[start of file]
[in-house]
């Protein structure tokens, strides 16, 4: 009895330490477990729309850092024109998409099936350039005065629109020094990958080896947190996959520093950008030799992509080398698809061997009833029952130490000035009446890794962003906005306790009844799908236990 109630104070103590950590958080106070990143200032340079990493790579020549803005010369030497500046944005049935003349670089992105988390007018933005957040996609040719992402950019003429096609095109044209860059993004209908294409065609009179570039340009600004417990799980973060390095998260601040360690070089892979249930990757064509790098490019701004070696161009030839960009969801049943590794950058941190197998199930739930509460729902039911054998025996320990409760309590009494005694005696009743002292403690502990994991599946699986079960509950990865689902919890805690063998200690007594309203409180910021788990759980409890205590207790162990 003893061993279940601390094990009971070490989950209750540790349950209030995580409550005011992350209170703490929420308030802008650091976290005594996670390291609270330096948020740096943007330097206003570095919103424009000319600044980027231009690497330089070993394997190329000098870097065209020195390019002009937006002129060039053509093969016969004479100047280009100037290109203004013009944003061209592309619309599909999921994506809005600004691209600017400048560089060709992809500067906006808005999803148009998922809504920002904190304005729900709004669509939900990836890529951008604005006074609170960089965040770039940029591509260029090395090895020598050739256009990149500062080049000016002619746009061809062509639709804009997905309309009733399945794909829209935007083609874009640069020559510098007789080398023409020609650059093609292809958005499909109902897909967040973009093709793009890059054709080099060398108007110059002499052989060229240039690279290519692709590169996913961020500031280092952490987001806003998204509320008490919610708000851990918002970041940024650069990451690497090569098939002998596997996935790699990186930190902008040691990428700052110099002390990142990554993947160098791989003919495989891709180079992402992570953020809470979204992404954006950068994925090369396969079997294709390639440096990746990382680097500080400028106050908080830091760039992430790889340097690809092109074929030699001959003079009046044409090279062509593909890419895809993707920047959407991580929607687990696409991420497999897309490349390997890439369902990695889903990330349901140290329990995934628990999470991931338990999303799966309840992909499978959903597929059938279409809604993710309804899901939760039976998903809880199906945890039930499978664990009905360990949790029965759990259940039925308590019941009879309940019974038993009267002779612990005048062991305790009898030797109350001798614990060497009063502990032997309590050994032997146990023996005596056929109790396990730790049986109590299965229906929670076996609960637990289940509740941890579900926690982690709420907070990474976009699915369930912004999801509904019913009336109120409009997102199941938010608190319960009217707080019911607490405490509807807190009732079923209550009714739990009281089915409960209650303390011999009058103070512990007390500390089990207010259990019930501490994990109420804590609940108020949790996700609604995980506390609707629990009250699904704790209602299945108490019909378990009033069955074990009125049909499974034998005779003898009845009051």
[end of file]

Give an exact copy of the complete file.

[in-house]
């Protein structure tokens, strides 16, 4: 009895330490477990729309850092024109998409099936350039005065629109020094990958080896947190996959520093950008030799992509080398698809061997009833029952130490000035009446890794962003906005306790009844799908236990 109630104070103590950590958080106070990143200032340079990493790579020549803005010369030497500046944005049935003349670089992105988390007018933005957040996609040719992402950019003429096609095109044209860059993004209908294409065609009179570039340009600004417990799980973060390095998260601040360690070089892979249930990757064509790098490019701004070696161009030839960009969801049943590794950058941190197998199930739930509460729902039911054998025996320990409760309590009494005694005696009743002292403690502990994991599946699986079960509950990865689902919890805690063998200690007594309203409180910021788990759980409890205590207790162990 003893061993279940601390094990009971070490989950209750540790349950209030995580409550005011992350209170703490929420308030802008650091976290005594996670390291609270330096948020740096943007330097206003570095919103424009000319600044980027231009690497330089070993394997190329000098870097065209020195390019002009937006002129060039053509093969016969004479100047280009100037290109203004013009944003061209592309619309599909999921994506809005600004691209600017400048560089060709992809500067906006808005999803148009998922809504920002904190304005729900709004669509939900990836890529951008604005006074609170960089965040770039940029591509260029090395090895020598050739256009990149500062080049000016002619746009061809062509639709804009997905309309009733399945794909829209935007083609874009640069020559510098007789080398023409020609650059093609292809958005499909109902897909967040973009093709793009890059054709080099060398108007110059002499052989060229240039690279290519692709590169996913961020500031280092952490987001806003998204509320008490919610708000851990918002970041940024650069990451690497090569098939002998596997996935790699990186930190902008040691990428700052110099002390990142990554993947160098791989003919495989891709180079992402992570953020809470979204992404954006950068994925090369396969079997294709390639440096990746990382680097500080400028106050908080830091760039992430790889340097690809092109074929030699001959003079009046044409090279062509593909890419895809993707920047959407991580929607687990696409991420497999897309490349390997890439369902990695889903990330349901140290329990995934628990999470991931338990999303799966309840992909499978959903597929059938279409809604993710309804899901939760039976998903809880199906945890039930499978664990009905360990949790029965759990259940039925308590019941009879309940019974038993009267002779612990005048062991305790009898030797109350001798614990060497009063502990032997309590050994032997146990023996005596056929109790396990730790049986109590299965229906929670076996609960637990289940509740941890579900926690982690709420907070990474976009699915369930912004999801509904019913009336109120409009997102199941938010608190319960009217707080019911607490405490509807807190009732079923209550009714739990009281089915409960209650303390011999009058103070512990007390500390089990207010259990019930501490994990109420804590609940108020949790996700609604995980506390609707629990009250699904704790209602299945108490019909378990009033069955074990009125049909499974034998005779003898009845009051």